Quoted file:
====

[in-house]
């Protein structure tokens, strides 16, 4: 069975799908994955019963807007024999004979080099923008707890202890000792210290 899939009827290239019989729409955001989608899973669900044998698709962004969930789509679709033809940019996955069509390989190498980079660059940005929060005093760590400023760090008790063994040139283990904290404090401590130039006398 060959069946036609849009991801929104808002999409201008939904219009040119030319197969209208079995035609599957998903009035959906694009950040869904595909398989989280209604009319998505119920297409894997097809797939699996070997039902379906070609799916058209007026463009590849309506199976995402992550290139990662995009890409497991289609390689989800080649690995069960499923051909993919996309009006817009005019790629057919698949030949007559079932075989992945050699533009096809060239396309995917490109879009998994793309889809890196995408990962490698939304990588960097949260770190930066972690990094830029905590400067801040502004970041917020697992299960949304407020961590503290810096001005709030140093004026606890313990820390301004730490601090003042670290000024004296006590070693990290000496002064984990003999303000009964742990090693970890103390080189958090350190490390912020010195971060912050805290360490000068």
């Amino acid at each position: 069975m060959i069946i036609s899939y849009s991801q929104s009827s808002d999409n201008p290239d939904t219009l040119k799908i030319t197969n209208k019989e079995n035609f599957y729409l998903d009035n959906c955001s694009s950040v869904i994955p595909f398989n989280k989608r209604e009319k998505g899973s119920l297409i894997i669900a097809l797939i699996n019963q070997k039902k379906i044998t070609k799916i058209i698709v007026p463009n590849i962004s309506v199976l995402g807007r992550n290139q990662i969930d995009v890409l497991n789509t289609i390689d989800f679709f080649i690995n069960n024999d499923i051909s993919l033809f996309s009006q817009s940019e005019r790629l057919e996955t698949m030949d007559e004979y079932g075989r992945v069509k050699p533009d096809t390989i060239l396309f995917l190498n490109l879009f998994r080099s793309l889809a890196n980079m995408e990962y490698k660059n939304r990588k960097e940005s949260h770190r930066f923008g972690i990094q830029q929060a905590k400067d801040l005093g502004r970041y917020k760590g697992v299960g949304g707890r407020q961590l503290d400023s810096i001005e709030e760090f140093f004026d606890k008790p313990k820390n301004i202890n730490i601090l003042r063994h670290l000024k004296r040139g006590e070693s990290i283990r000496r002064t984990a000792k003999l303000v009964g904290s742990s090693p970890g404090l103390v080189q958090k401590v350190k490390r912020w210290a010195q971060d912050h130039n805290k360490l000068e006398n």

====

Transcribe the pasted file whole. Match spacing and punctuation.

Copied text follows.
[in-house]
């Protein structure tokens, strides 16, 4: 069975799908994955019963807007024999004979080099923008707890202890000792210290 899939009827290239019989729409955001989608899973669900044998698709962004969930789509679709033809940019996955069509390989190498980079660059940005929060005093760590400023760090008790063994040139283990904290404090401590130039006398 060959069946036609849009991801929104808002999409201008939904219009040119030319197969209208079995035609599957998903009035959906694009950040869904595909398989989280209604009319998505119920297409894997097809797939699996070997039902379906070609799916058209007026463009590849309506199976995402992550290139990662995009890409497991289609390689989800080649690995069960499923051909993919996309009006817009005019790629057919698949030949007559079932075989992945050699533009096809060239396309995917490109879009998994793309889809890196995408990962490698939304990588960097949260770190930066972690990094830029905590400067801040502004970041917020697992299960949304407020961590503290810096001005709030140093004026606890313990820390301004730490601090003042670290000024004296006590070693990290000496002064984990003999303000009964742990090693970890103390080189958090350190490390912020010195971060912050805290360490000068």
């Amino acid at each position: 069975m060959i069946i036609s899939y849009s991801q929104s009827s808002d999409n201008p290239d939904t219009l040119k799908i030319t197969n209208k019989e079995n035609f599957y729409l998903d009035n959906c955001s694009s950040v869904i994955p595909f398989n989280k989608r209604e009319k998505g899973s119920l297409i894997i669900a097809l797939i699996n019963q070997k039902k379906i044998t070609k799916i058209i698709v007026p463009n590849i962004s309506v199976l995402g807007r992550n290139q990662i969930d995009v890409l497991n789509t289609i390689d989800f679709f080649i690995n069960n024999d499923i051909s993919l033809f996309s009006q817009s940019e005019r790629l057919e996955t698949m030949d007559e004979y079932g075989r992945v069509k050699p533009d096809t390989i060239l396309f995917l190498n490109l879009f998994r080099s793309l889809a890196n980079m995408e990962y490698k660059n939304r990588k960097e940005s949260h770190r930066f923008g972690i990094q830029q929060a905590k400067d801040l005093g502004r970041y917020k760590g697992v299960g949304g707890r407020q961590l503290d400023s810096i001005e709030e760090f140093f004026d606890k008790p313990k820390n301004i202890n730490i601090l003042r063994h670290l000024k004296r040139g006590e070693s990290i283990r000496r002064t984990a000792k003999l303000v009964g904290s742990s090693p970890g404090l103390v080189q958090k401590v350190k490390r912020w210290a010195q971060d912050h130039n805290k360490l000068e006398n």